Fast Micro:bit micropython functions for Nokia 5110 LCDs
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N5110_LCD_EEPROM.py
N5110_LCD_SPI.py
PCD8544LCD_manual.pdf
README.md
uridium_demo.py

README.md

microbit-nokia5110-PCD8544-lcd

A Fast Micro:bit micropython controller for Nokia 5110 LCDs

This is a collection of micropython scripts for controlling Nokia 5110 LCD screens (PCD8544 chip) on a Micro:bit. In order to achieve useful speeds, the Micro:bit's SPI interface is used.

The code is configured with the following LCD to Microbit connections in mind:

RST -> PIN0 CE -> PIN1 DC -> PIN8 DIN -> PIN15 (MOSI) CLK -> PIN13 (SCK) and the power pins configured as per your particular LCD. On mine this is VCC -> 3V BL -> GND GND - GND although from what I understand it varies between LCDs whether the BL backlight pin should be connected to 3v or GND.

Full hardware technical details are to be found in PCD8544LCD_manual.pdf

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N5110_LCD_SPI.py Text functions for the LCD. This includes a full 127 character ascii font, basic screen positioning, clearing etc. This does not use a ser framebuffer per se - although one could be added if desired, for my purposes it wasn't really necessary. The Uridium demo gives an example of a more constant framebuffer being used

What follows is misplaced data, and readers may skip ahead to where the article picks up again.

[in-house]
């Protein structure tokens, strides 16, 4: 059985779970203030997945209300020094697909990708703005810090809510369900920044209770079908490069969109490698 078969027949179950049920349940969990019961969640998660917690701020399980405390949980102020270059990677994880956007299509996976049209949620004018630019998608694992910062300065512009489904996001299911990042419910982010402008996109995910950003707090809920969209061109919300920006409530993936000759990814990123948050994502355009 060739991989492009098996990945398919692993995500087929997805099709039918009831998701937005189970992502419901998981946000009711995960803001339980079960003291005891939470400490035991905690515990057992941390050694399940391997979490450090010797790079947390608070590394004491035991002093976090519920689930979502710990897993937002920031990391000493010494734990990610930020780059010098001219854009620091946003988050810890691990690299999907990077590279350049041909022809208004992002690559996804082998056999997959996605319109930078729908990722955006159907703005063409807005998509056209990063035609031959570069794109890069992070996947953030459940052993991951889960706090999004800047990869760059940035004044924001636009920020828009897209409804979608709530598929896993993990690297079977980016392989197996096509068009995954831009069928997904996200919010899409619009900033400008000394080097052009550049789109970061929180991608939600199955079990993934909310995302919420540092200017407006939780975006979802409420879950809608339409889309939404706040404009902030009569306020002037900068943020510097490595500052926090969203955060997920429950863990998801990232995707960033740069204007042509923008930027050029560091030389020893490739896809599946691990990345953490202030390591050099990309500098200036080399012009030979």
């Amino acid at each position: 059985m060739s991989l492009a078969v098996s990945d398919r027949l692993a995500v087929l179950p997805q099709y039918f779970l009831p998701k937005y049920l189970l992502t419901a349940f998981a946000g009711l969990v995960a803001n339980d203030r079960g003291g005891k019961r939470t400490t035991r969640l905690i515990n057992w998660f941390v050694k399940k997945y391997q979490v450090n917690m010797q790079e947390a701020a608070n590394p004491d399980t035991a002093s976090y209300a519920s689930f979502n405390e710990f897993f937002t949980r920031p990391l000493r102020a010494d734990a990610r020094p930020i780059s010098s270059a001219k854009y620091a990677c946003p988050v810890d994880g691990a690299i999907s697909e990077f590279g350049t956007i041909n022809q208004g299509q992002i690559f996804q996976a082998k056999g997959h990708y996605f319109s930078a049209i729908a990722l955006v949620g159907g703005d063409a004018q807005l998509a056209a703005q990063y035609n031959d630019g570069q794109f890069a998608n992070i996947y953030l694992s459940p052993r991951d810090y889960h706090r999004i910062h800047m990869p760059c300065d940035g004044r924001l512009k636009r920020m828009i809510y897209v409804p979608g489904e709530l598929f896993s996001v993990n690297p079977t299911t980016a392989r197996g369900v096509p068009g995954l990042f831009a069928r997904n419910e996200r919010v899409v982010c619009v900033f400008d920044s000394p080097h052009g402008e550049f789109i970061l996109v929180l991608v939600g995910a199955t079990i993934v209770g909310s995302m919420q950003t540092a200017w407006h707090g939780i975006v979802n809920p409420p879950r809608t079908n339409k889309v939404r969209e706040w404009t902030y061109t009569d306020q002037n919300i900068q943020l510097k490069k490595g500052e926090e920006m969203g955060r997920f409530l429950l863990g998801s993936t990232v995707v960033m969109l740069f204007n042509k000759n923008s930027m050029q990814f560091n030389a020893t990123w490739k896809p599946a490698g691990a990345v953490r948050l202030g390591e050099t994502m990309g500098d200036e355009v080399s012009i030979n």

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N5110_LCD_EEPROM.py Essentially the same as N5110_LCD_SPI, except instead of being stored as a bytearray in the program, the font is stored on an EEPROM chip connected to the Micro:bit. This saves around half a kilobyte, which is a fairly significant amount considering the free memory available. Note that the same could be done to store any bitmaps required, opening up posibilities for relatively large numbers of bitmaps, or spritesheets for varied animation etc. EEPROM is quite cost effective (about 30p), and does not impact free memory in the way that opening a file for reading could.

Note that this REQUIRES you to first have the font on an EEPROM chip - instructions for doing so can be found here - https://github.com/matneee/microbit-I2C-EEPROM-24LCxxx-Read-Write

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uridium-demo.py This is a demo to illustrate the use of the LCD as a graphical display. Essentially it works by creating a framebuffer that is 6 horizontal strips of 8 x 84 pixels. The list "Pics" contains 2 images in bytearray form (0-6 is image 1, 6-11 is image 2). The LScrollL and LScrollR functions read the relevant sections of each image into the framebuffer. This then uses the SPI interface to write the framebuffer to the LCD. I apologise for the lack of comments in this file, but it's really scraping the limits of what size can currently be uploaded to the microbit. I genuinely had to strip the comments out to get it to run!